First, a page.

Congenital ptosis occurs when the levator palpebrae muscle that raises the eyelid is not strong enough due to abnormal development. It is associated with systemic myogenic or neurological disorders in rare occasions. It may also be associated with a hereditary disorder but is more often idiopathic.
Causes of acquired ptosis include age-related change, damage or weakness of the levator palpebrae muscle due to trauma, neurological disorders and systemic diseases.
Signs and symptoms
When your vision is impaired, you strain your forehead to see an object. As a result, wrinkles form on your forehead, both of your eyebrows move up and you lift your chin up to see the object. In children, the most significant problem is that an amblyopia (lazy eye) may develop as a result of abnormal visual development if there is a severe drooping of the eyelid.
Children with ptosis of the eyelids should have a thorough examination to check for amblyopia. In addition, the eye with ptosis is likely to have refractive abnormalities such as astigmatism or strabismus (squint), which might affect amblyopia.
If a child has amblyopia in one eye and is not using the affected eye much, surgical intervention may be required for ptosis even at a young age.
The surgical method is decided by the degree of ptosis and the function of the eyelid-raising muscle (levator palpebrae muscle). Repositioning of the levator palpebrae aponeurosis, resection of the levator palpebrae muscle, a frontalis sling operation or Muller’s muscle-conjunctival resection can be performed. Sometimes blepharoplasty of the eyelid, which corrects defects of the eyelid, may also be required.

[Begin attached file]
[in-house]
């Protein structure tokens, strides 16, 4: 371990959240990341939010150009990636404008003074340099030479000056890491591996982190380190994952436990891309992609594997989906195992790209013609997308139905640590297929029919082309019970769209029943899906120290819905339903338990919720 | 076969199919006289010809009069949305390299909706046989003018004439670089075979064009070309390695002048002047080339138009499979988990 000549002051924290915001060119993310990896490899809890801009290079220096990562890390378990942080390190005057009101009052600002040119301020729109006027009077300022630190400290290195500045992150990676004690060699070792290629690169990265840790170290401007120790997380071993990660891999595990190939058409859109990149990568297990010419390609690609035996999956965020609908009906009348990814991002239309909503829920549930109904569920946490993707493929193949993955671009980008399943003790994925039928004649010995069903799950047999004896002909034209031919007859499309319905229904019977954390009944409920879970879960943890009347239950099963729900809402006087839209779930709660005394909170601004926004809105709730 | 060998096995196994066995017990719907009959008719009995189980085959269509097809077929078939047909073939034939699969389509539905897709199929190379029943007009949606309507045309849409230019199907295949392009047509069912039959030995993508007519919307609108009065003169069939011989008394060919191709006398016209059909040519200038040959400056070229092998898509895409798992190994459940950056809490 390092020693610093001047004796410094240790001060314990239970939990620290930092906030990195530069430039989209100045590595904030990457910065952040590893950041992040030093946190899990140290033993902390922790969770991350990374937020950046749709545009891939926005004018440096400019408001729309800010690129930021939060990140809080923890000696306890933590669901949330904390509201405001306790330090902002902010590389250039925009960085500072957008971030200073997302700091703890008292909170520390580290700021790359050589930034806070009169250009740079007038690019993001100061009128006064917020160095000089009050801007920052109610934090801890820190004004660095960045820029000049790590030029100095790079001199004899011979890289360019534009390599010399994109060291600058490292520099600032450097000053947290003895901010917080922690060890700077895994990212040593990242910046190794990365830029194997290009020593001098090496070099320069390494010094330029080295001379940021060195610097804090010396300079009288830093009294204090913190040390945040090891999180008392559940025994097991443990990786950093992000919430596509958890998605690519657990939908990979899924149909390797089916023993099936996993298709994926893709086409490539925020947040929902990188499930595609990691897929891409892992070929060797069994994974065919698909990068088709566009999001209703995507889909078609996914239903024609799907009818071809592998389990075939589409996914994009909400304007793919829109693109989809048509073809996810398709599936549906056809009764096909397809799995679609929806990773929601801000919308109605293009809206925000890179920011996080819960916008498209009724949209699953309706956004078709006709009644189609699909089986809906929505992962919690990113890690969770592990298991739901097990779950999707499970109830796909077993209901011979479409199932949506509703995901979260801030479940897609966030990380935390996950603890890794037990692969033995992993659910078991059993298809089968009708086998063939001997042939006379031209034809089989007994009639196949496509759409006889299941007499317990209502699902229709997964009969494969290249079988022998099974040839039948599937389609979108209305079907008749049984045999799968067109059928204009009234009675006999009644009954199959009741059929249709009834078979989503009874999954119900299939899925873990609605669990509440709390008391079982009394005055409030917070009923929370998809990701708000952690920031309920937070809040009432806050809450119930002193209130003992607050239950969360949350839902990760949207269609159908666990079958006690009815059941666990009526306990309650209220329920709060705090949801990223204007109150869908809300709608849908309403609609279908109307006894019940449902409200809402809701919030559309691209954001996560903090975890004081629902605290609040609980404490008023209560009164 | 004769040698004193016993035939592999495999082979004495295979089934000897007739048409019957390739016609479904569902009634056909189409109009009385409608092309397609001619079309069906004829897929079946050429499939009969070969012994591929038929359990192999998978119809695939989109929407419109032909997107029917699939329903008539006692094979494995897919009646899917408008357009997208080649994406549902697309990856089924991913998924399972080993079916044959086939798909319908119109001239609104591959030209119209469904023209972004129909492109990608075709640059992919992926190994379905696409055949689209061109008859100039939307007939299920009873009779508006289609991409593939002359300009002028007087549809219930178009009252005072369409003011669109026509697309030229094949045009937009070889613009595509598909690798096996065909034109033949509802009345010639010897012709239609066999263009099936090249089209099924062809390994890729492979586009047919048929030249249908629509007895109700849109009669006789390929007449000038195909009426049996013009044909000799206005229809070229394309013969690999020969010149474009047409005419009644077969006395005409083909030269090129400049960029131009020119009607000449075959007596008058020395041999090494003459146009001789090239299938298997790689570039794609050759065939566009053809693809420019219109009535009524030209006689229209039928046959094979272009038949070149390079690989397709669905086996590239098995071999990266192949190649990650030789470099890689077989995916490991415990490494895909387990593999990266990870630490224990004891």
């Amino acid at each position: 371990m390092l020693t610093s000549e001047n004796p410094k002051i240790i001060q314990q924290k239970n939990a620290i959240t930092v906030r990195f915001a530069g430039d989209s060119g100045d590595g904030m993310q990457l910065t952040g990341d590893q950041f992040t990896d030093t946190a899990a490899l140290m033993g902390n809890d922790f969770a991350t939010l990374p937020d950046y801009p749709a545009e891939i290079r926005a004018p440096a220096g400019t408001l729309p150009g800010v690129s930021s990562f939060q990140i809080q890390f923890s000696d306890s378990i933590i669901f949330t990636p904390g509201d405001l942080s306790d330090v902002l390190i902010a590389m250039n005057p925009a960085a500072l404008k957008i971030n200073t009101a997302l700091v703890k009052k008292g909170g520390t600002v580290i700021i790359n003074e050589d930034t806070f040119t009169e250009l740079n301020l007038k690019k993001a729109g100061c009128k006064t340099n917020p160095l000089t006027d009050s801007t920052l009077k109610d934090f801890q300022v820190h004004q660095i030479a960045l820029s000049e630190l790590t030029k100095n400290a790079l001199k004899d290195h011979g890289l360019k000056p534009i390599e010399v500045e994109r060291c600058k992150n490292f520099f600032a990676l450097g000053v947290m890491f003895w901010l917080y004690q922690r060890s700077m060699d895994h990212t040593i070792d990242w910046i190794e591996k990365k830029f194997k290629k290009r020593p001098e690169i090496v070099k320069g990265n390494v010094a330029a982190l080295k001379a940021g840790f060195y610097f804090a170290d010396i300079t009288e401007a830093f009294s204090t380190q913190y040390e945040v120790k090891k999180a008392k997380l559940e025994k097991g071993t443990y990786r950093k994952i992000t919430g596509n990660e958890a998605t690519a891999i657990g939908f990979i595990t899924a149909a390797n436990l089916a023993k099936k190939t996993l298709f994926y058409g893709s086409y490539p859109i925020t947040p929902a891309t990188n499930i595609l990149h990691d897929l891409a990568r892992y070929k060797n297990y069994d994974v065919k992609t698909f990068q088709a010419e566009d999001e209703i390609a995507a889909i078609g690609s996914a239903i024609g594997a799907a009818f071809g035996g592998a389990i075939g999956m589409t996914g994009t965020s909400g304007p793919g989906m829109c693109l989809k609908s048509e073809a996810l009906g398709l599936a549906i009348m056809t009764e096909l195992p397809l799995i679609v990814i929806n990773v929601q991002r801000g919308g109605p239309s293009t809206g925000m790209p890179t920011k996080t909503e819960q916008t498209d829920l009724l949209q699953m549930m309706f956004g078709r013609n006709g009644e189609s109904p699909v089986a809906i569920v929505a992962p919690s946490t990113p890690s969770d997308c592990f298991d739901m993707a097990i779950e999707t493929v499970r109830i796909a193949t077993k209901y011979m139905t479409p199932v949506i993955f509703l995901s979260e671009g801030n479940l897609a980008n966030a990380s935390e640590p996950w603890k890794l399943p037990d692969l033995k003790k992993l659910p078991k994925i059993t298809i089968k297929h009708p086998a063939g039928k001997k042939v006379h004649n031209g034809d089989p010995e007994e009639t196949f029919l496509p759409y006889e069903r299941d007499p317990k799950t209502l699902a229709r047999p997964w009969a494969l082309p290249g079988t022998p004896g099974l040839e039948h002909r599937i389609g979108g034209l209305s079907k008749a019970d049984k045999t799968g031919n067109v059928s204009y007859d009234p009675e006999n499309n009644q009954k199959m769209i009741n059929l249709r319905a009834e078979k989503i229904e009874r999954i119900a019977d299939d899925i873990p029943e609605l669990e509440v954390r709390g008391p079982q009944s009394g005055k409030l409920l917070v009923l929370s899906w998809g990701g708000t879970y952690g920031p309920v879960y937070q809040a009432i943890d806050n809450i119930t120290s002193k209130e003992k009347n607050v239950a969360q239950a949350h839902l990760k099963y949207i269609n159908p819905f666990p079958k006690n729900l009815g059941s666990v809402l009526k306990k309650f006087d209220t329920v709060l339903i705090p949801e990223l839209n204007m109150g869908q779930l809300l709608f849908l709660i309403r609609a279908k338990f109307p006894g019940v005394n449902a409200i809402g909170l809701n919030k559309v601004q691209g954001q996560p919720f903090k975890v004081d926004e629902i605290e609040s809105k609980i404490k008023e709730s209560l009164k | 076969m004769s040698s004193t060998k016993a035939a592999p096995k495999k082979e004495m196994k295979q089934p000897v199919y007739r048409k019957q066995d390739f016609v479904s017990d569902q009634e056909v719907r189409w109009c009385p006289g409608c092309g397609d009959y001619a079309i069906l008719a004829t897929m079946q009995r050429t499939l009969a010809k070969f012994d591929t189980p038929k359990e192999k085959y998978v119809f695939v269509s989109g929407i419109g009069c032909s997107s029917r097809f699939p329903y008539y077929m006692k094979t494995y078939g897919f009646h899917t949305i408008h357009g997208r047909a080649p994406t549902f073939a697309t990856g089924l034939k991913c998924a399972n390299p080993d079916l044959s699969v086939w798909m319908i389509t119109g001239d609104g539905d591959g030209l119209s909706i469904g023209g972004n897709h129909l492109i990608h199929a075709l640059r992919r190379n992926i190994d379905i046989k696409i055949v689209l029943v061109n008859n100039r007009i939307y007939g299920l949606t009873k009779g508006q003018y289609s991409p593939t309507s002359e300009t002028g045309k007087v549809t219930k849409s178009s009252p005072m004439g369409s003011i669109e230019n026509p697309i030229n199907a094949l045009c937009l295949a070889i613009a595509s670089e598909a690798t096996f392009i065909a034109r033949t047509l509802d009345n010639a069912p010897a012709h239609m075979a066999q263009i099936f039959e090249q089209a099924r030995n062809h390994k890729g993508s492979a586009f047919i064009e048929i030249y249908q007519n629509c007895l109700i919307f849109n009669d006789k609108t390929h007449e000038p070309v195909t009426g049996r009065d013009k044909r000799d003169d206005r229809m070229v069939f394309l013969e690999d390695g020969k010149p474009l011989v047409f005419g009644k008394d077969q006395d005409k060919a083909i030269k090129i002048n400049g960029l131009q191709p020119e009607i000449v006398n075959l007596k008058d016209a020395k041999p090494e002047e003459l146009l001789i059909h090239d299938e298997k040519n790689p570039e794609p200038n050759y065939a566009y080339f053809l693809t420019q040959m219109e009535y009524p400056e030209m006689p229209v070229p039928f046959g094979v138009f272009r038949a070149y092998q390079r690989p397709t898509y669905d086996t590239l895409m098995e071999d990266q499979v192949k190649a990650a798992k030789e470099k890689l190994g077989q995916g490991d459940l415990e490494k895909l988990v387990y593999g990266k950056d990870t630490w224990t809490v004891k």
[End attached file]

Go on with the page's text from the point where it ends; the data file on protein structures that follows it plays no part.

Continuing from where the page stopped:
Post-operatively, the patient may experience symptoms such as incomplete eyelid closure when sleeping and lid lag (the upper eyelid not moving downward) when looking down. However, these symptoms usually recover gradually with time. The likelihood of the symptoms is dependent on the function of the patient’s eyelid prior to surgery, so a detailed consultation is required. It is essential to protect the eye by applying eyedrops or cream properly after the surgery.
As most ptosis cases are either congenital or acquired with age, there is no particular prevention. However, in some acquired ptosis, long-term use of hard contact lenses can develop minor ptosis. Therefore, the use of contact lenses for an unreasonably long period of time must be avoided and gentle manipulation is required when removing the lens.
By Woo Kyung-in
The author is a doctor at Samsung Medical Center and a professor of ophthalmology at Sungkyunkwan University’s School of Medicine. ― Ed.